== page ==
When is ‘Done’, truly 100% ‘Done’?
5 Dec 2017
When working through any Product Backlog, it’s essential that the whole Scrum Team have a clearly defined and mutually agreed understanding of when each backlog item can be deemed as complete. Without this collective and transparent agreement, teams may struggle to get product backlog items 100% truly ‘Done’ within a Sprint. This is explained further by the Scrum Guide; “When a Product Backlog item or an Increment is described as “Done”, everyone must understand what “Done” means. Although this varies significantly per Scrum Team, members must have a shared understanding of what it means for work to be complete, to ensure transparency. This is the definition of “Done” for the Scrum Team and is used to assess when work is complete on the product Increment.” The Scrum Guide (p.16) The below example of ‘Done’ is fairly typical for a team early on in its adoption of Scrum within a corporate environment. Activity (Example) Criteria (Example) Detailed Analysis Acceptance Tests approved by Product Owner. Wiki updated. Detailed Design Consistent with approved design patterns and UI standards. Design approved by Architect. Overall Design Doc updated. Build & Unit Test Consistent with coding standards. Peer Reviewed. 90% automated unit test coverage. All unit tests […]
The agil8 team is led by David Hicks. David is a Founder of the Agile Alliance and, with over 25 years experience in the field, he is one of the most qualified and experienced Agile consultants and trainers in the world. In 2015 he was voted ‘Most Popular Scrum Professional’ in the prestigious annual Agile Awards which recognise outstanding contributions in the field.
David’s journey into Agile began in 1987 through his MSc thesis on iterative development which was published by the British Computer Society. He started his career as an analyst-programmer, team leader and ultimately project manager with LBMS, the originators of the PRINCE and SSADM structured methods.
David was responsible for defining LBMS’s first iterative SDLC and worked with a lot of the early large 4GLs and client-server applications doing iterative development. David became an independent consultant using the original DSDM Agile Project Management method in the mid 1990’s. In 1997 he was hired by British Airways to manage its implementation as the standard method across their 5,000-strong IT organisation. He managed this Programme for 4 years, leading him onto the Heathrow Terminal 5 project in 1998 which is where he first started using Scrum.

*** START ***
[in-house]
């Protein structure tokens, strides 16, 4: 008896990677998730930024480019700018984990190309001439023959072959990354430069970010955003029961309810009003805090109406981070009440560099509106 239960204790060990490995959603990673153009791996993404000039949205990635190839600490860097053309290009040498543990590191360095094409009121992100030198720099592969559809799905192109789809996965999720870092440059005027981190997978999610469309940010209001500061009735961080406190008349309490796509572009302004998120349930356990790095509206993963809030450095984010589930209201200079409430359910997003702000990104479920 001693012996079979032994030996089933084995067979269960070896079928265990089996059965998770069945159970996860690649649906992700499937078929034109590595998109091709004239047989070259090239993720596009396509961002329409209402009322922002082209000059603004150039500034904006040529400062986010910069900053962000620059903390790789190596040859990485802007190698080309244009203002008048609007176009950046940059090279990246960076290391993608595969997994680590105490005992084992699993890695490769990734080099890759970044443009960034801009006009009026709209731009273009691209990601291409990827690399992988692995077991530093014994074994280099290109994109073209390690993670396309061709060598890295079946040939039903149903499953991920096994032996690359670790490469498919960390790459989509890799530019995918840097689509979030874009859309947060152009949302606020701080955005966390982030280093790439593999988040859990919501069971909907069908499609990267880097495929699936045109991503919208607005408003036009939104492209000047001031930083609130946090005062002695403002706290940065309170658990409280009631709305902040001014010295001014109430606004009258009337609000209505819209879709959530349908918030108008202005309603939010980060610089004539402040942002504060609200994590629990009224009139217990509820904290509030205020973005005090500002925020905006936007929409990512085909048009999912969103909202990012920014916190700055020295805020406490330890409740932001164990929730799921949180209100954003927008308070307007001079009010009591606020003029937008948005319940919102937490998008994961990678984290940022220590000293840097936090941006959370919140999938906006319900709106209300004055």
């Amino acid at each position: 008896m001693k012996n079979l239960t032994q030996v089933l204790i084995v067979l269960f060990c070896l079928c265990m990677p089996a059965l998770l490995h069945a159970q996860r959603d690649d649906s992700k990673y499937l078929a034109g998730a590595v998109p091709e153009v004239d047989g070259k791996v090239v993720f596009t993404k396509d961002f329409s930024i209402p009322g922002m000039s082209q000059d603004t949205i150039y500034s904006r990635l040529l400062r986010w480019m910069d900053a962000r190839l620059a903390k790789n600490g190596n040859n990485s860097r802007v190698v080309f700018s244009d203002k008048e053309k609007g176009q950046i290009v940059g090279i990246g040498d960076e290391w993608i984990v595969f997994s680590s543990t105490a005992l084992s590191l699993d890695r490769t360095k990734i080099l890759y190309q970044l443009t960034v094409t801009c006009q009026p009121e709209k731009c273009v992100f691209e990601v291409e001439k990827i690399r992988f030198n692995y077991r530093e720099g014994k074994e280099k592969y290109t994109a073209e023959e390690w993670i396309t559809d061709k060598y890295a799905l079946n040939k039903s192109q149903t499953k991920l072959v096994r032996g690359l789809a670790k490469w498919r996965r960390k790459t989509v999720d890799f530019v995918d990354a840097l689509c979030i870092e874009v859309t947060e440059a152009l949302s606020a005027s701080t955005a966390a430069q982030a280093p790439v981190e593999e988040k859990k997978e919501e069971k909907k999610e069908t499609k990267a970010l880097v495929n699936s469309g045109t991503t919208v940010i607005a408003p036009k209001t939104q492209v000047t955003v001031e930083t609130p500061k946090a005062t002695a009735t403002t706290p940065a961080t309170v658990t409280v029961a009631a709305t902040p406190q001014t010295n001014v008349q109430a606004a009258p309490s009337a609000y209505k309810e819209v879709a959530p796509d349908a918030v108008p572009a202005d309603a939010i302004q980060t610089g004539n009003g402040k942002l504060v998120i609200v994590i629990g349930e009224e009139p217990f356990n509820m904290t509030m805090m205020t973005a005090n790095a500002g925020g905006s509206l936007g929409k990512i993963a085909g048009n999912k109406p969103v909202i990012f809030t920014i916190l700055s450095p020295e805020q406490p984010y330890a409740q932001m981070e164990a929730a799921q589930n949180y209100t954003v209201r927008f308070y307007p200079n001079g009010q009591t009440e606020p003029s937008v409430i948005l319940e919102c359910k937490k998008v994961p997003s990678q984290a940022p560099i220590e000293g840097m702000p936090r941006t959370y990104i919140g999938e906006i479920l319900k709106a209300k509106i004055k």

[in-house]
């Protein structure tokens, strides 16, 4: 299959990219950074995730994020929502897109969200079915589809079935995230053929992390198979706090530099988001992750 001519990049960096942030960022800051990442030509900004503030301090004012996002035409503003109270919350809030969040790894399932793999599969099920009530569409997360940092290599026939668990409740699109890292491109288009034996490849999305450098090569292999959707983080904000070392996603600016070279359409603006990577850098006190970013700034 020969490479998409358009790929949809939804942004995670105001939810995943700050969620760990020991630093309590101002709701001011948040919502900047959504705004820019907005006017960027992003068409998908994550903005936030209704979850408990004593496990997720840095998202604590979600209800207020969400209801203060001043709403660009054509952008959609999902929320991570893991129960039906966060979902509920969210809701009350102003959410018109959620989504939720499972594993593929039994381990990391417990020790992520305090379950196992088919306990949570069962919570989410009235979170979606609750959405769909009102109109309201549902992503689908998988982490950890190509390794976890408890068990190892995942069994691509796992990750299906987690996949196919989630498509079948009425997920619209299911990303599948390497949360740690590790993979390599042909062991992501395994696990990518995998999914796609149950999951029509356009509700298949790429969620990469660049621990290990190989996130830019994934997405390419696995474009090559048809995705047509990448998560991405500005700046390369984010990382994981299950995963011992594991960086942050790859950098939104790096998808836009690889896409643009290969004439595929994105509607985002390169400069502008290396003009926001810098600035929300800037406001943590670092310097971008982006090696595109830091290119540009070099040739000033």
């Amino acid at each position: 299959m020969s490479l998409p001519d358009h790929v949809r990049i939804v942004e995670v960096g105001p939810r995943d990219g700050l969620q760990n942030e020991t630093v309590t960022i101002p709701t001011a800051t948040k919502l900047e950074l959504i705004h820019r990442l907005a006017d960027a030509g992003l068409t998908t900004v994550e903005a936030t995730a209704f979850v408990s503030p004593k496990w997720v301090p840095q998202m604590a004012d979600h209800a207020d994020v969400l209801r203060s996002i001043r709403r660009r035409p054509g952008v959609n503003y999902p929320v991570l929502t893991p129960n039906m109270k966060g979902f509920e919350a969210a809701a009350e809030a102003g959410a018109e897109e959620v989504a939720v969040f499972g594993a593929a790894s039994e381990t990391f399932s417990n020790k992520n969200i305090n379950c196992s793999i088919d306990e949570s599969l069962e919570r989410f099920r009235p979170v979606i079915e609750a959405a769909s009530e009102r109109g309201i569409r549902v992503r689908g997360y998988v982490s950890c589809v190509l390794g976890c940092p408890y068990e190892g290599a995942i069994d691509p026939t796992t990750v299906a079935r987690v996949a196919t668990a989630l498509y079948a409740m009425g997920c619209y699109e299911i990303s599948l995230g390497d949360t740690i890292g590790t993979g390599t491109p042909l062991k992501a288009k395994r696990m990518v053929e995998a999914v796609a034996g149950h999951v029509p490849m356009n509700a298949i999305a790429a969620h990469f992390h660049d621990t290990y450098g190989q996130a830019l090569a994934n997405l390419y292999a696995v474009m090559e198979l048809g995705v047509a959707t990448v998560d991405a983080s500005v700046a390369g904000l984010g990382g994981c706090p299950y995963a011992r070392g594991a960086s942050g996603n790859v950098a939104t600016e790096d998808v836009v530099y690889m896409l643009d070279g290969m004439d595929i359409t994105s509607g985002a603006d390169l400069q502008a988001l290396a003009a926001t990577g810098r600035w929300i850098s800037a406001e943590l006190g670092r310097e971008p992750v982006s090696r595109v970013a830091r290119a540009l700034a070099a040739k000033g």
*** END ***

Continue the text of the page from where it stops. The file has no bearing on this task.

During his career David has been responsible for some of the largest and most complex Agile implementations in the world and he has become a leading expert in the complete range of today’s Lean and Agile methods. He is a regular and popular speaker on the Lean and Agile conference circuit and holds the following Agile qualifications:
- Certified Scrum Trainer
- Certified ScrumMaster, Product Owner and Professional
- Certified Kanban Trainer and Coach
- Certified SAFe (Scaled Agile Framework) Program Consultant
- Certified APMG Agile Project Management Trainer
- Certified Lean IT Trainer
- PMI Agile Certified Practitioner
- Certified DSDM Agile Trainer
- Certified DSDM Agile Advanced Practitioner
- Certified Agile Leadership Practitioner
- Training from the Back of the Room (TBR) Certified Trainer
David is also an Institute of Directors (IOD) Certified Company Director with 15 years experience as an Executive Director in the IT Services sector.
“David’s training style provides a fantastic mix of lecture, discussion, questioning, practicals and fun techniques which keeps everybody alert and interested throughout 2 days.”
Rick Donohoe, Technical Project Manager, Microserve – Certified Scrum Master.
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